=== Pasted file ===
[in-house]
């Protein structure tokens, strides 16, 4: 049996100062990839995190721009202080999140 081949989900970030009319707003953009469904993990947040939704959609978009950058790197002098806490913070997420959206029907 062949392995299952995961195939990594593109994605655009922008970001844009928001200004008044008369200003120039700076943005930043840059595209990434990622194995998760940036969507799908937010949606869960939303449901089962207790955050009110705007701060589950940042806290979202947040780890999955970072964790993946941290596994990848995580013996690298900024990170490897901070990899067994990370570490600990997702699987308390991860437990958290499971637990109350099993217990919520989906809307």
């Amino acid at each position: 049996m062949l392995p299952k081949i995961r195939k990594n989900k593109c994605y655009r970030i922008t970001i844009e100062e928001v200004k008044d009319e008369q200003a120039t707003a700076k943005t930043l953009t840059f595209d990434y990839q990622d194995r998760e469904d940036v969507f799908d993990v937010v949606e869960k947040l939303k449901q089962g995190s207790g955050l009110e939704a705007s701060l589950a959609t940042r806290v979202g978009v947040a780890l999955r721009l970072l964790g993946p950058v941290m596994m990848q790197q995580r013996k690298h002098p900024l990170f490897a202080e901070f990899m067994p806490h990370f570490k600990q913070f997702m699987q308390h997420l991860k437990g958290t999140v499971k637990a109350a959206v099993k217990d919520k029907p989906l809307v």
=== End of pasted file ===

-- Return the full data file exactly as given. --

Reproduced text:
[in-house]
């Protein structure tokens, strides 16, 4: 049996100062990839995190721009202080999140 081949989900970030009319707003953009469904993990947040939704959609978009950058790197002098806490913070997420959206029907 062949392995299952995961195939990594593109994605655009922008970001844009928001200004008044008369200003120039700076943005930043840059595209990434990622194995998760940036969507799908937010949606869960939303449901089962207790955050009110705007701060589950940042806290979202947040780890999955970072964790993946941290596994990848995580013996690298900024990170490897901070990899067994990370570490600990997702699987308390991860437990958290499971637990109350099993217990919520989906809307």
């Amino acid at each position: 049996m062949l392995p299952k081949i995961r195939k990594n989900k593109c994605y655009r970030i922008t970001i844009e100062e928001v200004k008044d009319e008369q200003a120039t707003a700076k943005t930043l953009t840059f595209d990434y990839q990622d194995r998760e469904d940036v969507f799908d993990v937010v949606e869960k947040l939303k449901q089962g995190s207790g955050l009110e939704a705007s701060l589950a959609t940042r806290v979202g978009v947040a780890l999955r721009l970072l964790g993946p950058v941290m596994m990848q790197q995580r013996k690298h002098p900024l990170f490897a202080e901070f990899m067994p806490h990370f570490k600990q913070f997702m699987q308390h997420l991860k437990g958290t999140v499971k637990a109350a959206v099993k217990d919520k029907p989906l809307v």